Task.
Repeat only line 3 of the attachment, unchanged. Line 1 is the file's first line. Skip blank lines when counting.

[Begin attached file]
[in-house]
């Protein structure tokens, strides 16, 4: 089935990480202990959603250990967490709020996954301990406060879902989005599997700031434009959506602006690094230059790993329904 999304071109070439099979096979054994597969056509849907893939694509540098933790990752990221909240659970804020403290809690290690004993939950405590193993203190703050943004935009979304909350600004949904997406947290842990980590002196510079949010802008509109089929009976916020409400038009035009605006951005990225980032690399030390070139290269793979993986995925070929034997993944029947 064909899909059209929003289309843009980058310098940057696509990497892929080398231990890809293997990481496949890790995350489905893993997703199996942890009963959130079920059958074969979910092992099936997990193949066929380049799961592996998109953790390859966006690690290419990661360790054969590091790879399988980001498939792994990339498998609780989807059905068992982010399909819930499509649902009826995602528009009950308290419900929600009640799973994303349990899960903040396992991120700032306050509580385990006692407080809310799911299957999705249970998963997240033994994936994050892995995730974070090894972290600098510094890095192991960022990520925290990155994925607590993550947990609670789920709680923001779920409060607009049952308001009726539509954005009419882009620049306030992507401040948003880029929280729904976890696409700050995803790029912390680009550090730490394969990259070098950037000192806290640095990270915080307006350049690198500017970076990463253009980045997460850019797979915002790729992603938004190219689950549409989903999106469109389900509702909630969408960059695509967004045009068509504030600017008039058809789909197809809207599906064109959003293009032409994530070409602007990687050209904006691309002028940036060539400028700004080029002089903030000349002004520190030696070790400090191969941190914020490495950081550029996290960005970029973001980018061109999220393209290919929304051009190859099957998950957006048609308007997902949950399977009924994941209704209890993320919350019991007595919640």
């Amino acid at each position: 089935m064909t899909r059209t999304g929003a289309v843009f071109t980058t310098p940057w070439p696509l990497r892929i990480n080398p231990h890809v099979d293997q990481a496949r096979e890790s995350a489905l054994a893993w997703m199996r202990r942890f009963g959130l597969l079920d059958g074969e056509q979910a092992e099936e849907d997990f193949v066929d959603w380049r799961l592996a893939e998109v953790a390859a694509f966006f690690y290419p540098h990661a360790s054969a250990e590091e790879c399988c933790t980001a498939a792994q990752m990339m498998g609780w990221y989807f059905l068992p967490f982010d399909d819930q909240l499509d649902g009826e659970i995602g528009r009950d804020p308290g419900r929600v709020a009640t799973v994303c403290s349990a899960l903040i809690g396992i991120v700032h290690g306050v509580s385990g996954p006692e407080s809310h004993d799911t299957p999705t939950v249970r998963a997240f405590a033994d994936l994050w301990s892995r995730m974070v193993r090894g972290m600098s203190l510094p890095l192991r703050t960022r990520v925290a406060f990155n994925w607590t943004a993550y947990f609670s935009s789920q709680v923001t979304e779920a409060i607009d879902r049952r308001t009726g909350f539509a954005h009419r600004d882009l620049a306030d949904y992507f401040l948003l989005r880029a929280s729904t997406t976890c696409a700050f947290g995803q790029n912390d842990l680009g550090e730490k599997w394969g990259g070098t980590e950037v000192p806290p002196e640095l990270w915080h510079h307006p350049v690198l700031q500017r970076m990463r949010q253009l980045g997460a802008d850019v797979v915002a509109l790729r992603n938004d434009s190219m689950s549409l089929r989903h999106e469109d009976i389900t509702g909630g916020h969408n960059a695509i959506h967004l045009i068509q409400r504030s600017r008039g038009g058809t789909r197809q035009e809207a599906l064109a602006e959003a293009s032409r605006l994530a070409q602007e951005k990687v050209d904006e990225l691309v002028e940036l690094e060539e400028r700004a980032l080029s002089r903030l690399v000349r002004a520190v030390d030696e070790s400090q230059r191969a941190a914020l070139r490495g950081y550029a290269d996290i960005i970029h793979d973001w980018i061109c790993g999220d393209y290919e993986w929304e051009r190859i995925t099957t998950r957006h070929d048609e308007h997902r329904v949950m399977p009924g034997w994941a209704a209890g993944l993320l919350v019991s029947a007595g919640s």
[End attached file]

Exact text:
């Amino acid at each position: 089935m064909t899909r059209t999304g929003a289309v843009f071109t980058t310098p940057w070439p696509l990497r892929i990480n080398p231990h890809v099979d293997q990481a496949r096979e890790s995350a489905l054994a893993w997703m199996r202990r942890f009963g959130l597969l079920d059958g074969e056509q979910a092992e099936e849907d997990f193949v066929d959603w380049r799961l592996a893939e998109v953790a390859a694509f966006f690690y290419p540098h990661a360790s054969a250990e590091e790879c399988c933790t980001a498939a792994q990752m990339m498998g609780w990221y989807f059905l068992p967490f982010d399909d819930q909240l499509d649902g009826e659970i995602g528009r009950d804020p308290g419900r929600v709020a009640t799973v994303c403290s349990a899960l903040i809690g396992i991120v700032h290690g306050v509580s385990g996954p006692e407080s809310h004993d799911t299957p999705t939950v249970r998963a997240f405590a033994d994936l994050w301990s892995r995730m974070v193993r090894g972290m600098s203190l510094p890095l192991r703050t960022r990520v925290a406060f990155n994925w607590t943004a993550y947990f609670s935009s789920q709680v923001t979304e779920a409060i607009d879902r049952r308001t009726g909350f539509a954005h009419r600004d882009l620049a306030d949904y992507f401040l948003l989005r880029a929280s729904t997406t976890c696409a700050f947290g995803q790029n912390d842990l680009g550090e730490k599997w394969g990259g070098t980590e950037v000192p806290p002196e640095l990270w915080h510079h307006p350049v690198l700031q500017r970076m990463r949010q253009l980045g997460a802008d850019v797979v915002a509109l790729r992603n938004d434009s190219m689950s549409l089929r989903h999106e469109d009976i389900t509702g909630g916020h969408n960059a695509i959506h967004l045009i068509q409400r504030s600017r008039g038009g058809t789909r197809q035009e809207a599906l064109a602006e959003a293009s032409r605006l994530a070409q602007e951005k990687v050209d904006e990225l691309v002028e940036l690094e060539e400028r700004a980032l080029s002089r903030l690399v000349r002004a520190v030390d030696e070790s400090q230059r191969a941190a914020l070139r490495g950081y550029a290269d996290i960005i970029h793979d973001w980018i061109c790993g999220d393209y290919e993986w929304e051009r190859i995925t099957t998950r957006h070929d048609e308007h997902r329904v949950m399977p009924g034997w994941a209704a209890g993944l993320l919350v019991s029947a007595g919640s």